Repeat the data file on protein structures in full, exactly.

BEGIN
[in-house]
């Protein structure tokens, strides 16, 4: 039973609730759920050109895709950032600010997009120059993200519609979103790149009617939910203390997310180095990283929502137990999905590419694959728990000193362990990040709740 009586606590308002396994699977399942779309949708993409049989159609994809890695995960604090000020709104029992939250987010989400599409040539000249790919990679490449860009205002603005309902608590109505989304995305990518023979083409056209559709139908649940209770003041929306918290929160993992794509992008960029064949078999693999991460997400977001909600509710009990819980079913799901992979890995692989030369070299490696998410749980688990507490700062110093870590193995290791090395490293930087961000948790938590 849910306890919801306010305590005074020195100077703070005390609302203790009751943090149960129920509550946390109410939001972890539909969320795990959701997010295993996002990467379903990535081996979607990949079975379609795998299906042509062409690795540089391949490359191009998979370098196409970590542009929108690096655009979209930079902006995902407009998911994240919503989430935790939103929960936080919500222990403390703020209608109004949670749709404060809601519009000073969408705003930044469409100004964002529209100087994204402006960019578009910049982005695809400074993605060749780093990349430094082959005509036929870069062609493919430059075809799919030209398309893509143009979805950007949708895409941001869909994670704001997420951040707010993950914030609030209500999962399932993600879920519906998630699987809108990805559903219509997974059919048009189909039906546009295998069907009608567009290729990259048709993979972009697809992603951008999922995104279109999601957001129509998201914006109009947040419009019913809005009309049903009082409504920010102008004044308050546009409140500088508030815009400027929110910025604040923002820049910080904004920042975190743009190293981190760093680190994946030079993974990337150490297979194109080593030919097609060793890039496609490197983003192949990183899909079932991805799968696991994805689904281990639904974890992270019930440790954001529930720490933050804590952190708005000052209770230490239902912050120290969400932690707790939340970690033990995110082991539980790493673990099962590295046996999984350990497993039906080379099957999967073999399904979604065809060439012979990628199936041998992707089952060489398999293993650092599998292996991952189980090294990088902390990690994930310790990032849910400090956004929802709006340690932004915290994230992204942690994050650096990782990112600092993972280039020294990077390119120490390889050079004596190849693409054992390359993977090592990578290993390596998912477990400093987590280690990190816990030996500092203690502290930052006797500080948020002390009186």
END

[in-house]
């Protein structure tokens, strides 16, 4: 039973609730759920050109895709950032600010997009120059993200519609979103790149009617939910203390997310180095990283929502137990999905590419694959728990000193362990990040709740 009586606590308002396994699977399942779309949708993409049989159609994809890695995960604090000020709104029992939250987010989400599409040539000249790919990679490449860009205002603005309902608590109505989304995305990518023979083409056209559709139908649940209770003041929306918290929160993992794509992008960029064949078999693999991460997400977001909600509710009990819980079913799901992979890995692989030369070299490696998410749980688990507490700062110093870590193995290791090395490293930087961000948790938590 849910306890919801306010305590005074020195100077703070005390609302203790009751943090149960129920509550946390109410939001972890539909969320795990959701997010295993996002990467379903990535081996979607990949079975379609795998299906042509062409690795540089391949490359191009998979370098196409970590542009929108690096655009979209930079902006995902407009998911994240919503989430935790939103929960936080919500222990403390703020209608109004949670749709404060809601519009000073969408705003930044469409100004964002529209100087994204402006960019578009910049982005695809400074993605060749780093990349430094082959005509036929870069062609493919430059075809799919030209398309893509143009979805950007949708895409941001869909994670704001997420951040707010993950914030609030209500999962399932993600879920519906998630699987809108990805559903219509997974059919048009189909039906546009295998069907009608567009290729990259048709993979972009697809992603951008999922995104279109999601957001129509998201914006109009947040419009019913809005009309049903009082409504920010102008004044308050546009409140500088508030815009400027929110910025604040923002820049910080904004920042975190743009190293981190760093680190994946030079993974990337150490297979194109080593030919097609060793890039496609490197983003192949990183899909079932991805799968696991994805689904281990639904974890992270019930440790954001529930720490933050804590952190708005000052209770230490239902912050120290969400932690707790939340970690033990995110082991539980790493673990099962590295046996999984350990497993039906080379099957999967073999399904979604065809060439012979990628199936041998992707089952060489398999293993650092599998292996991952189980090294990088902390990690994930310790990032849910400090956004929802709006340690932004915290994230992204942690994050650096990782990112600092993972280039020294990077390119120490390889050079004596190849693409054992390359993977090592990578290993390596998912477990400093987590280690990190816990030996500092203690502290930052006797500080948020002390009186």